I don’t know about you but I’m all about rostering guys who pay off $1.9M gambling debts. A man after my own heart, I say. No, but seriously, I’m not paying this price for a 46 year old who hasn’t won a tournament since the Open in 2013. Interestingly enough, Henrik Stenson, the man he beat in 2013, beat him at the 2016 Open, which doesn’t mean anything at all other than it annoys me that Phil still has the ability to battle with a guy shooting an historic 20 under at Royal Troon. I understand that he can compete here and he’s won this event three times, but I think he should be about 1K cheaper before I even consider using him on teams. He’s missed the cut and come in 54th 3 of the past 5 years. But because he finished 2nd and 3rd the other two he’s priced where he is. Talk about hit or miss. If I lose because Phil Mickelson wins, I’ll just move onto next week.

Henrik Stenson DK 9500 FD 9200 ODDS 25 OWGR 5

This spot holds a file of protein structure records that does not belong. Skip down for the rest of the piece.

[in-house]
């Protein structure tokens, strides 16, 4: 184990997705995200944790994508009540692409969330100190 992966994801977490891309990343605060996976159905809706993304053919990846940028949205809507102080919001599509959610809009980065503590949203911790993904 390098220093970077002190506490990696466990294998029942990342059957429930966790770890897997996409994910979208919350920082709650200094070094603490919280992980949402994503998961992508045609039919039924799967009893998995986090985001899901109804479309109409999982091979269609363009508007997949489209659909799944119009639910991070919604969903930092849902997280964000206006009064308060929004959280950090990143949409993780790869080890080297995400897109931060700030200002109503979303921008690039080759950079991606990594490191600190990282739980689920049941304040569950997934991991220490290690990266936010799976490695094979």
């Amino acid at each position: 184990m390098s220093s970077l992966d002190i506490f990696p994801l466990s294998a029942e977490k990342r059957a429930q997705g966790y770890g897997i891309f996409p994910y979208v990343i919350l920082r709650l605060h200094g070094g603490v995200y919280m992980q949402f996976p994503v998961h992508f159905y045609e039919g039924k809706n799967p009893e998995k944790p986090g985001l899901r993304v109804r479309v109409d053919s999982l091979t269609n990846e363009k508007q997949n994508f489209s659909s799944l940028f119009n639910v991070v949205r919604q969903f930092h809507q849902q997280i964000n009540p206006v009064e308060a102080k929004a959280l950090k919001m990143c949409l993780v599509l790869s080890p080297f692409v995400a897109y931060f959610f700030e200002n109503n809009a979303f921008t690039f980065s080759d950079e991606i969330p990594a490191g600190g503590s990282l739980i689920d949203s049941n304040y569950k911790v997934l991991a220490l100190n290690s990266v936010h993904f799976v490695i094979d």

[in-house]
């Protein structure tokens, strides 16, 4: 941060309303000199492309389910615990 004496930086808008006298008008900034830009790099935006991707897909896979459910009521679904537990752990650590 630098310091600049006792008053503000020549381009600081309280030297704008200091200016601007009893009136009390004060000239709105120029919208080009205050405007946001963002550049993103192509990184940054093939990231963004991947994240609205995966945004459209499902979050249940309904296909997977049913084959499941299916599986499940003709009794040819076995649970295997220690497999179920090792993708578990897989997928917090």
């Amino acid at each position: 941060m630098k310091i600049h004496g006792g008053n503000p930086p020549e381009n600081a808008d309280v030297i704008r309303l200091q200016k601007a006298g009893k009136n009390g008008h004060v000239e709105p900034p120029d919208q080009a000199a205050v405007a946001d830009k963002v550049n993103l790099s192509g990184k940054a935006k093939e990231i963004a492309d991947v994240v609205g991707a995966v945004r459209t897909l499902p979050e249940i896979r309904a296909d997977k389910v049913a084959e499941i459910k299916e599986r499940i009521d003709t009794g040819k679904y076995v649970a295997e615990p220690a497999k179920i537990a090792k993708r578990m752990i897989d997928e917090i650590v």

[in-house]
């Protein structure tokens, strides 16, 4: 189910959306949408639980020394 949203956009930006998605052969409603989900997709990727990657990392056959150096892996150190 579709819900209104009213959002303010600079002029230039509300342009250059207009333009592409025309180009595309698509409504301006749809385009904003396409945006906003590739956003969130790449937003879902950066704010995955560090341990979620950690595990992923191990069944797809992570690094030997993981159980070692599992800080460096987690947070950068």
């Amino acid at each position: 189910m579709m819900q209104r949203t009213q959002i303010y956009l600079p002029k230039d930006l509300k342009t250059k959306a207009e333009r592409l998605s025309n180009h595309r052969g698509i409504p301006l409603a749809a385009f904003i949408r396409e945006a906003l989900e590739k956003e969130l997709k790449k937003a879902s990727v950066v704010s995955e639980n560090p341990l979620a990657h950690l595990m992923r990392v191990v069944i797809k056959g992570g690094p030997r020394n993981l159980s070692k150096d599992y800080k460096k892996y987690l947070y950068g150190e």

I think it would annoy more people if Stenson wins here, than if he misses the cut. Thanks go out to Moose for polling twitter. Man people hate this guy right now. Of course, it is with good reason. In four March events he has withdrawn once, missed the cut twice, and shot seven under on a calm Thursday morning at the Valspar Championship before shooting a combined one under the next three days. He simply watched Adam Hadwin barely hang on to his first Tour win. I’d endorse a hard fade here simply because he’s hit his golf ball into a water hazard 10 times over the last four rounds he’s played. He’s never finished inside the top ten here. It’d be insane to think he can do that now. Like Phil, if I lose because of this guy I’ll move onto next week. You can’t roster everyone and right now Stenson is the grizzle hanging onto the edge of a medium rare steak. Just cut it off and push it aside.